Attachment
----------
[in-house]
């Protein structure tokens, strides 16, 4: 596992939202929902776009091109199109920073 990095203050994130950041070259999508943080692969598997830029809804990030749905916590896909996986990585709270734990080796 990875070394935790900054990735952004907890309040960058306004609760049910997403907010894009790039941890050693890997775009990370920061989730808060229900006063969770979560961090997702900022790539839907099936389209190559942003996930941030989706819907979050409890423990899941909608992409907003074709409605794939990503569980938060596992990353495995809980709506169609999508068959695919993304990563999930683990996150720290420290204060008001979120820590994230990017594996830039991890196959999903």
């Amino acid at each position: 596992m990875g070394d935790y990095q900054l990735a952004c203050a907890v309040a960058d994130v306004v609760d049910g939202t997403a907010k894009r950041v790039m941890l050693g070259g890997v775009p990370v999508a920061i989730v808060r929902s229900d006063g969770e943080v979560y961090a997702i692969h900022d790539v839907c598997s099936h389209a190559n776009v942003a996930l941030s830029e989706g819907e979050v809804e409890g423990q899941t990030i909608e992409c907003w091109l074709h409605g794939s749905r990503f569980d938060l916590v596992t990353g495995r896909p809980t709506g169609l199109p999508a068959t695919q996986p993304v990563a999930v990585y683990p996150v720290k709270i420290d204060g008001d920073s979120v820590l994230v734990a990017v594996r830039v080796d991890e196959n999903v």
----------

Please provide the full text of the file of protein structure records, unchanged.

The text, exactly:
[in-house]
């Protein structure tokens, strides 16, 4: 596992939202929902776009091109199109920073 990095203050994130950041070259999508943080692969598997830029809804990030749905916590896909996986990585709270734990080796 990875070394935790900054990735952004907890309040960058306004609760049910997403907010894009790039941890050693890997775009990370920061989730808060229900006063969770979560961090997702900022790539839907099936389209190559942003996930941030989706819907979050409890423990899941909608992409907003074709409605794939990503569980938060596992990353495995809980709506169609999508068959695919993304990563999930683990996150720290420290204060008001979120820590994230990017594996830039991890196959999903």
């Amino acid at each position: 596992m990875g070394d935790y990095q900054l990735a952004c203050a907890v309040a960058d994130v306004v609760d049910g939202t997403a907010k894009r950041v790039m941890l050693g070259g890997v775009p990370v999508a920061i989730v808060r929902s229900d006063g969770e943080v979560y961090a997702i692969h900022d790539v839907c598997s099936h389209a190559n776009v942003a996930l941030s830029e989706g819907e979050v809804e409890g423990q899941t990030i909608e992409c907003w091109l074709h409605g794939s749905r990503f569980d938060l916590v596992t990353g495995r896909p809980t709506g169609l199109p999508a068959t695919q996986p993304v990563a999930v990585y683990p996150v720290k709270i420290d204060g008001d920073s979120v820590l994230v734990a990017v594996r830039v080796d991890e196959n999903v």